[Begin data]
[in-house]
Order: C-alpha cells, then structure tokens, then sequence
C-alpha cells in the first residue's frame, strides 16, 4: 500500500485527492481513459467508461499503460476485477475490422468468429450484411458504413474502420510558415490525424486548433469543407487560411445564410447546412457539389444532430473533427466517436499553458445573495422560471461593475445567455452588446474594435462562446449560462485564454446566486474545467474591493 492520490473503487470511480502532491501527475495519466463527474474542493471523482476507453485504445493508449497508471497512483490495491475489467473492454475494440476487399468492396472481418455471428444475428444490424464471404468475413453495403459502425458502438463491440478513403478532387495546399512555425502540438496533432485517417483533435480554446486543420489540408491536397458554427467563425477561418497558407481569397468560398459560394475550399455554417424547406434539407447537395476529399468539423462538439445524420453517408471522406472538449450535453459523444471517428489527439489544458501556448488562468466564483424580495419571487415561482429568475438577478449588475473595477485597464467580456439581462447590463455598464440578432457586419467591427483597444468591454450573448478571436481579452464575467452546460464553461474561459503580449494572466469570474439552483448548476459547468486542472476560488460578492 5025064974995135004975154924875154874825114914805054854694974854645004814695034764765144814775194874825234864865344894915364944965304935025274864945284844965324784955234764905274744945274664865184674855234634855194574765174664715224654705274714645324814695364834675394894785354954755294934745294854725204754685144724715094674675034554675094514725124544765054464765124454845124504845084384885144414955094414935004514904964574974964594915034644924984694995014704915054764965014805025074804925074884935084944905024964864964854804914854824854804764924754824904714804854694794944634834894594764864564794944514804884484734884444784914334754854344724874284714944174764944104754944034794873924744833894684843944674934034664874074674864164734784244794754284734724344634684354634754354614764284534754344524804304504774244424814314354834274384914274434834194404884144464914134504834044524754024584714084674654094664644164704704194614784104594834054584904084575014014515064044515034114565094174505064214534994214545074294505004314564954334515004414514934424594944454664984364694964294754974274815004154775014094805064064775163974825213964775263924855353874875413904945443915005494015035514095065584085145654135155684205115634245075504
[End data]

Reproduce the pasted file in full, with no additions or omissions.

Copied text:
[in-house]
Order: C-alpha cells, then structure tokens, then sequence
C-alpha cells in the first residue's frame, strides 16, 4: 500500500485527492481513459467508461499503460476485477475490422468468429450484411458504413474502420510558415490525424486548433469543407487560411445564410447546412457539389444532430473533427466517436499553458445573495422560471461593475445567455452588446474594435462562446449560462485564454446566486474545467474591493 492520490473503487470511480502532491501527475495519466463527474474542493471523482476507453485504445493508449497508471497512483490495491475489467473492454475494440476487399468492396472481418455471428444475428444490424464471404468475413453495403459502425458502438463491440478513403478532387495546399512555425502540438496533432485517417483533435480554446486543420489540408491536397458554427467563425477561418497558407481569397468560398459560394475550399455554417424547406434539407447537395476529399468539423462538439445524420453517408471522406472538449450535453459523444471517428489527439489544458501556448488562468466564483424580495419571487415561482429568475438577478449588475473595477485597464467580456439581462447590463455598464440578432457586419467591427483597444468591454450573448478571436481579452464575467452546460464553461474561459503580449494572466469570474439552483448548476459547468486542472476560488460578492 5025064974995135004975154924875154874825114914805054854694974854645004814695034764765144814775194874825234864865344894915364944965304935025274864945284844965324784955234764905274744945274664865184674855234634855194574765174664715224654705274714645324814695364834675394894785354954755294934745294854725204754685144724715094674675034554675094514725124544765054464765124454845124504845084384885144414955094414935004514904964574974964594915034644924984694995014704915054764965014805025074804925074884935084944905024964864964854804914854824854804764924754824904714804854694794944634834894594764864564794944514804884484734884444784914334754854344724874284714944174764944104754944034794873924744833894684843944674934034664874074674864164734784244794754284734724344634684354634754354614764284534754344524804304504774244424814314354834274384914274434834194404884144464914134504834044524754024584714084674654094664644164704704194614784104594834054584904084575014014515064044515034114565094174505064214534994214545074294505004314564954334515004414514934424594944454664984364694964294754974274815004154775014094805064064775163974825213964775263924855353874875413904945443915005494015035514095065584085145654135155684205115634245075504